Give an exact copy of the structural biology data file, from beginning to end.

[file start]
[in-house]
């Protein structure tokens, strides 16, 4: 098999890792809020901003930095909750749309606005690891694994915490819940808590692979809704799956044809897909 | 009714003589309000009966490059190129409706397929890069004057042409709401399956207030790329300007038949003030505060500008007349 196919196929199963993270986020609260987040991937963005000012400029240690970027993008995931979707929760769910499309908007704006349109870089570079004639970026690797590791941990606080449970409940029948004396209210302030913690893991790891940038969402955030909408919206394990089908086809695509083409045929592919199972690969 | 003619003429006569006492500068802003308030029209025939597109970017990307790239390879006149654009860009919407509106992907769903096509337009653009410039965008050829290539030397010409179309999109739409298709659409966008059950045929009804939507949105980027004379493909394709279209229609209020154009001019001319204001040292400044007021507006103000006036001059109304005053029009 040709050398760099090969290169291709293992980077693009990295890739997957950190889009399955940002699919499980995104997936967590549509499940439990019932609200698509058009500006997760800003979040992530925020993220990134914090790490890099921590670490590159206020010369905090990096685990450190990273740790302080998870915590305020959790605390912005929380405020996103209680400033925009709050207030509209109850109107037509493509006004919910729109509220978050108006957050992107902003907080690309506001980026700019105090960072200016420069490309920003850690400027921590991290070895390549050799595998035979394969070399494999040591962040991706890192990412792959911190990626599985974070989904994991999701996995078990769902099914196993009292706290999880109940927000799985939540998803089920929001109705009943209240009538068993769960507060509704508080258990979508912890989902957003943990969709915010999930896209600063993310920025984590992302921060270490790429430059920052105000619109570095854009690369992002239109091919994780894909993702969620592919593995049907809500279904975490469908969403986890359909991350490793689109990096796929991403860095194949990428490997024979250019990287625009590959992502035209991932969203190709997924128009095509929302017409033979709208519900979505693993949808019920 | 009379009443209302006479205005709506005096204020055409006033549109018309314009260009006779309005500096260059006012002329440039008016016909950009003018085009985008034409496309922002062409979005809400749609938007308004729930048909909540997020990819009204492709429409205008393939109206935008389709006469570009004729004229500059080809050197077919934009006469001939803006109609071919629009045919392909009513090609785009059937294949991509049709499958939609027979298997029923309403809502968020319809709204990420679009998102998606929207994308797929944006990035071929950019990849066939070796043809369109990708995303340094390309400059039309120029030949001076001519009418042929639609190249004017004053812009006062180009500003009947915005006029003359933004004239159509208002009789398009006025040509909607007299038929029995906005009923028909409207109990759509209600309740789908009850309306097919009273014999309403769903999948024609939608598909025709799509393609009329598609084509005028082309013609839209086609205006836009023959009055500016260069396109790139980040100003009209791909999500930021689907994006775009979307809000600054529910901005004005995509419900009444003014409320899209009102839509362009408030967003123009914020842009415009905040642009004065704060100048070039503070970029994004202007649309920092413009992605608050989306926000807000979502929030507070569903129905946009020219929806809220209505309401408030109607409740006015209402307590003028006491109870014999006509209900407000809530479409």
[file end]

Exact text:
[in-house]
């Protein structure tokens, strides 16, 4: 098999890792809020901003930095909750749309606005690891694994915490819940808590692979809704799956044809897909 | 009714003589309000009966490059190129409706397929890069004057042409709401399956207030790329300007038949003030505060500008007349 196919196929199963993270986020609260987040991937963005000012400029240690970027993008995931979707929760769910499309908007704006349109870089570079004639970026690797590791941990606080449970409940029948004396209210302030913690893991790891940038969402955030909408919206394990089908086809695509083409045929592919199972690969 | 003619003429006569006492500068802003308030029209025939597109970017990307790239390879006149654009860009919407509106992907769903096509337009653009410039965008050829290539030397010409179309999109739409298709659409966008059950045929009804939507949105980027004379493909394709279209229609209020154009001019001319204001040292400044007021507006103000006036001059109304005053029009 040709050398760099090969290169291709293992980077693009990295890739997957950190889009399955940002699919499980995104997936967590549509499940439990019932609200698509058009500006997760800003979040992530925020993220990134914090790490890099921590670490590159206020010369905090990096685990450190990273740790302080998870915590305020959790605390912005929380405020996103209680400033925009709050207030509209109850109107037509493509006004919910729109509220978050108006957050992107902003907080690309506001980026700019105090960072200016420069490309920003850690400027921590991290070895390549050799595998035979394969070399494999040591962040991706890192990412792959911190990626599985974070989904994991999701996995078990769902099914196993009292706290999880109940927000799985939540998803089920929001109705009943209240009538068993769960507060509704508080258990979508912890989902957003943990969709915010999930896209600063993310920025984590992302921060270490790429430059920052105000619109570095854009690369992002239109091919994780894909993702969620592919593995049907809500279904975490469908969403986890359909991350490793689109990096796929991403860095194949990428490997024979250019990287625009590959992502035209991932969203190709997924128009095509929302017409033979709208519900979505693993949808019920 | 009379009443209302006479205005709506005096204020055409006033549109018309314009260009006779309005500096260059006012002329440039008016016909950009003018085009985008034409496309922002062409979005809400749609938007308004729930048909909540997020990819009204492709429409205008393939109206935008389709006469570009004729004229500059080809050197077919934009006469001939803006109609071919629009045919392909009513090609785009059937294949991509049709499958939609027979298997029923309403809502968020319809709204990420679009998102998606929207994308797929944006990035071929950019990849066939070796043809369109990708995303340094390309400059039309120029030949001076001519009418042929639609190249004017004053812009006062180009500003009947915005006029003359933004004239159509208002009789398009006025040509909607007299038929029995906005009923028909409207109990759509209600309740789908009850309306097919009273014999309403769903999948024609939608598909025709799509393609009329598609084509005028082309013609839209086609205006836009023959009055500016260069396109790139980040100003009209791909999500930021689907994006775009979307809000600054529910901005004005995509419900009444003014409320899209009102839509362009408030967003123009914020842009415009905040642009004065704060100048070039503070970029994004202007649309920092413009992605608050989306926000807000979502929030507070569903129905946009020219929806809220209505309401408030109607409740006015209402307590003028006491109870014999006509209900407000809530479409």